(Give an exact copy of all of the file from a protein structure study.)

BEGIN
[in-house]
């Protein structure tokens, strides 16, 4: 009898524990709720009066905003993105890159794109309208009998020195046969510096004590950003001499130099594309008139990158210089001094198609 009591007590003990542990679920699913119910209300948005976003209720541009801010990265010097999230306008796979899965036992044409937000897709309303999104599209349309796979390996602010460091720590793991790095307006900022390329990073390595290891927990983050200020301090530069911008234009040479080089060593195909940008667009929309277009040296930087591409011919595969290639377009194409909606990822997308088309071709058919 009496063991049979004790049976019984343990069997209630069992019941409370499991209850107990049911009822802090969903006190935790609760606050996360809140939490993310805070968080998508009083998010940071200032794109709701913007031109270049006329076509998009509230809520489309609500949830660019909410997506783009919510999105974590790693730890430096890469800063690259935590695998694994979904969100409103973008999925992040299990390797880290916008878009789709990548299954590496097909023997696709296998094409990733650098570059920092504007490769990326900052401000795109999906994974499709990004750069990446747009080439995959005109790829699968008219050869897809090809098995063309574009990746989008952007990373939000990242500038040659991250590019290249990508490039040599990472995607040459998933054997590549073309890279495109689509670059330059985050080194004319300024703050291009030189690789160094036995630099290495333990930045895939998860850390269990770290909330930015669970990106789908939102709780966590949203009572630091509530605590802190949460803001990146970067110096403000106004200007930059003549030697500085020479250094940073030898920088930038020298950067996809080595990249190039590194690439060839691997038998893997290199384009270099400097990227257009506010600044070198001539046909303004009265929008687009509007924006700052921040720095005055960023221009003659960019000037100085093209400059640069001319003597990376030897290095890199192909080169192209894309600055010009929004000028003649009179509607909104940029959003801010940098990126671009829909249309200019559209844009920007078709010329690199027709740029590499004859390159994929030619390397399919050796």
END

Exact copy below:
[in-house]
């Protein structure tokens, strides 16, 4: 009898524990709720009066905003993105890159794109309208009998020195046969510096004590950003001499130099594309008139990158210089001094198609 009591007590003990542990679920699913119910209300948005976003209720541009801010990265010097999230306008796979899965036992044409937000897709309303999104599209349309796979390996602010460091720590793991790095307006900022390329990073390595290891927990983050200020301090530069911008234009040479080089060593195909940008667009929309277009040296930087591409011919595969290639377009194409909606990822997308088309071709058919 009496063991049979004790049976019984343990069997209630069992019941409370499991209850107990049911009822802090969903006190935790609760606050996360809140939490993310805070968080998508009083998010940071200032794109709701913007031109270049006329076509998009509230809520489309609500949830660019909410997506783009919510999105974590790693730890430096890469800063690259935590695998694994979904969100409103973008999925992040299990390797880290916008878009789709990548299954590496097909023997696709296998094409990733650098570059920092504007490769990326900052401000795109999906994974499709990004750069990446747009080439995959005109790829699968008219050869897809090809098995063309574009990746989008952007990373939000990242500038040659991250590019290249990508490039040599990472995607040459998933054997590549073309890279495109689509670059330059985050080194004319300024703050291009030189690789160094036995630099290495333990930045895939998860850390269990770290909330930015669970990106789908939102709780966590949203009572630091509530605590802190949460803001990146970067110096403000106004200007930059003549030697500085020479250094940073030898920088930038020298950067996809080595990249190039590194690439060839691997038998893997290199384009270099400097990227257009506010600044070198001539046909303004009265929008687009509007924006700052921040720095005055960023221009003659960019000037100085093209400059640069001319003597990376030897290095890199192909080169192209894309600055010009929004000028003649009179509607909104940029959003801010940098990126671009829909249309200019559209844009920007078709010329690199027709740029590499004859390159994929030619390397399919050796």